- Drier white wines are often more delicate and fragile, requiring extra sulphur to help preserve. This is true, unless they’re made using skin contact methods (similar to reds) which gives added protection and these more ‘natural’ or ‘orange wines’ are growing in popularity.
- Sweet wines will always require a lot more sulphur, as it combines and binds with the sugar first before any free sulphur dioxide can do its job. If you are sensitive to sulphur, it might be best to avoid sweeter wines.
Permitted sulphur limits for organic and conventional wines
This table from IFOAM about permitted sulphur levels in wine does a great job at breaking down sulphur limits in both conventional and organic wine. As you can see, the allowed amounts of sulphur are lower for organic wines, so if you choose organic or biodynamic wines, you will often be consuming less sulphur.
Sulphites in wine: Is wine with no added sulphites better?
As to whether or not the sulphite free wine is “better”/ no sulphur added wine is better, the answer is not straightforward.
SELECTION IS VITAL – we know there are many poor, tainted and badly oxidised examples of ‘no sulphur added’ wines around, but we’ve done the work for you and selected some of the best no sulphur added organic wines and the best low sulphur organic wines around at competitive prices. We identify low sulphur wines as those where winemakers have used just 50% or less of the maximum allowed dosage under organic regulations.
When the wines are good, they’re really good, and a growing number of winemakers are starting to believe it’s the way to make some of the best wines. Yes, it’s difficult, and yes it may not be possible for all vintages and considering the organic angle too it can be a challenge. However many of the winemakers we work with are doing it successfully.
There are many more no sulphur added reds than whites as it is easier to make them, compared to no sulphur added whites. In general, no sulphur added wines tend to be generous in style, with deep colours and lots of aroma. Sulphur addition does dampen fruit aromatics and bleaches colour, so one could argue that no sulphur added wines are wines in their purest expression.
NOTE: Natural wines are often mentioned and much discussed these days. Because they’re all certified organic and/or biodynamic, many of our wines can be described as ‘natural’, but as yet there is no legal definition for this term. For natural wines, organic and biodynamic viticulture is a minimum (but certification not necessary), and use of natural yeasts for fermentation a must, with little or no further intervention in the winemaking. Generally sulphur levels are lower in natural wines. You can explore our organic and biodynamic ‘natural wines’ here.
Which wine doesn’t contain sulphites/sulfites? Which wine is sulphite free? How to find ‘no sulphur added’ wines or ‘low sulphur wines’ on our website
If you want to drink wines without sulphites added, or to choose low sulphite/low sulfite wine, you have to know how to find these. We’re proud to offer an extensive collection of the best available no sulphur added and low sulphur added wines from around the world!
No sulphur added wines are often marked clearly with this information on the front labels. You can also look for the ‘NS’ symbol to the left of the wines on our website — this means a wine is a ‘no sulphur added’ wine.
Low sulphur wines are those where we have identified the winemakers using just 50% or less of their maximum allowed dosage for organic rules. We clearly mark these wines with an ‘LS’ symbol.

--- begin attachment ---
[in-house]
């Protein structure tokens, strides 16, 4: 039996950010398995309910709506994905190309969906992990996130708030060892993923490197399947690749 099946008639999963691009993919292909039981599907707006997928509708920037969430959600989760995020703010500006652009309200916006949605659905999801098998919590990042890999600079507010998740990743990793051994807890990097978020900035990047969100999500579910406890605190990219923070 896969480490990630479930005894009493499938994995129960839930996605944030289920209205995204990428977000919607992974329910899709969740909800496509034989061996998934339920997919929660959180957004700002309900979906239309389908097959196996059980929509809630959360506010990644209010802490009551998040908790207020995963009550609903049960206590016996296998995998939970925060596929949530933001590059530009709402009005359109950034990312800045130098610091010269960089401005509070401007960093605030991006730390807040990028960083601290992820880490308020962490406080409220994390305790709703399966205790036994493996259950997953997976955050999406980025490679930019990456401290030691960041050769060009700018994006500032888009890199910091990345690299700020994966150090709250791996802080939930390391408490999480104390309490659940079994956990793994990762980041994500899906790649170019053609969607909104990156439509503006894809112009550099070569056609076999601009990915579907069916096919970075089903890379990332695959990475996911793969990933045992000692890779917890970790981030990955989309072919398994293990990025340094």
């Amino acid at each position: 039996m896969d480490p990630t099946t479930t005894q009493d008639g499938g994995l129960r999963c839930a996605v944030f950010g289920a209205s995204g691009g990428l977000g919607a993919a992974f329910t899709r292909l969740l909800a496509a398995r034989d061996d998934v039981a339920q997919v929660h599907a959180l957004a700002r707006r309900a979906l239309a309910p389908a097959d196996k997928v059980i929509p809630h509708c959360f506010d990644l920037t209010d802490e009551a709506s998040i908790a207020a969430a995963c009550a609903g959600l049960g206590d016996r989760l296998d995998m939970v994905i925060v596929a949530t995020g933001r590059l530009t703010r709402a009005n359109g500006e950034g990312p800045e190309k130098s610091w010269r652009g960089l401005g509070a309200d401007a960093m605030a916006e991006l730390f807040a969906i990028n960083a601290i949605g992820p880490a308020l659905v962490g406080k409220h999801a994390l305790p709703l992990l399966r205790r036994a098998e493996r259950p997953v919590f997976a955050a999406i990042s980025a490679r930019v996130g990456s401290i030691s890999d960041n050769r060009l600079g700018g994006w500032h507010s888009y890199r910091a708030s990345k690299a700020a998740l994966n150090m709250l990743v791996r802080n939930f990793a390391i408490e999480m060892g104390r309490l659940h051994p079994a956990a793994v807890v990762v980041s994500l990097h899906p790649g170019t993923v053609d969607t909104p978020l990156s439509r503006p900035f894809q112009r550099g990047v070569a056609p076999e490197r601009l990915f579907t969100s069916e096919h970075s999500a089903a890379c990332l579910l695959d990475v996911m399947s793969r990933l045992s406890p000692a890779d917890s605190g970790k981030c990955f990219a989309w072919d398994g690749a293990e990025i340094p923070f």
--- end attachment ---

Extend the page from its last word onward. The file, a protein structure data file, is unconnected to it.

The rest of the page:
Our recommended no sulphur added wines – 6 top no sulphur added wines
We have numerous no sulphur added wines, but here are six of our top no sulphur added wines we’d recommend trying, along with our no sulphur added wine mixed cases. We have no sulphur added reds, whites and even a No Sulphur Added Prosecco and No Sulphur Added Champagne!
No sulphur added wines by the bottle
For the first red, the Bohem No Added Sulphur Tempranillo is one of our best value no sulphur added red wines. It’s ripe, black fruit forward and juicy with soft tannins and a fine clean finish.
Next, the Carta Roja Pura Monastrell No Added Sulphur is a divine wine from southern Spain’s warm Jumilla region. It has black fruits and pepper on the nose with dark cherry, damson and raspberry jam flavours on the palate.
With its succulent plummy fruit, Giol’s No Added Sulphur Merlot is another popular option for a no sulphur added red wine.
Stellar’s No Added Sulphur White is a 100% Colombard with a lovely wildflower and honey nose and real tangy freshness on the finish.
Domaines Paul Mas’ Cuvée Secrète Chardonnay No Added Sulphur is a no sulphur added Chardonnay with enticing aromas of tropical fruit and toasted notes.
For another no sulphur added white wine, we’d recommend the Giol Pinot Grigio No Added Sulphur. It’s crisp and well balanced with creamy peach and apricot flavours.
No sulphur added wines mixed cases
Our No Sulphur Added Six contains six of our top no added sulphur reds, From sumptuous Shiraz to nimble Nero d’Avola.
Our No Sulphur Added Whites Six contains six of our top no sulphur added white wines from Viognier to Pinot Grigio and Chardonnay. It’s a fantastic introduction to no sulphur added white wines.
View all our no sulphur added mixed cases here.
How to serve/enjoy a no sulphur added/sulphur free wine
A very slight spritz or fizz can occur with these wines, which is not a fault, but it helps with preservation. We suggest you open no sulphur added wines early, and even consider decanting them first or pouring them into a jug for serving. For reds a light chilling can also be beneficial. In our experience the wines (specially reds) keep and age just as well as conventional wines in the bottle.
We hope you’ve enjoyed this guide to no sulphur added/ sulphite free wine!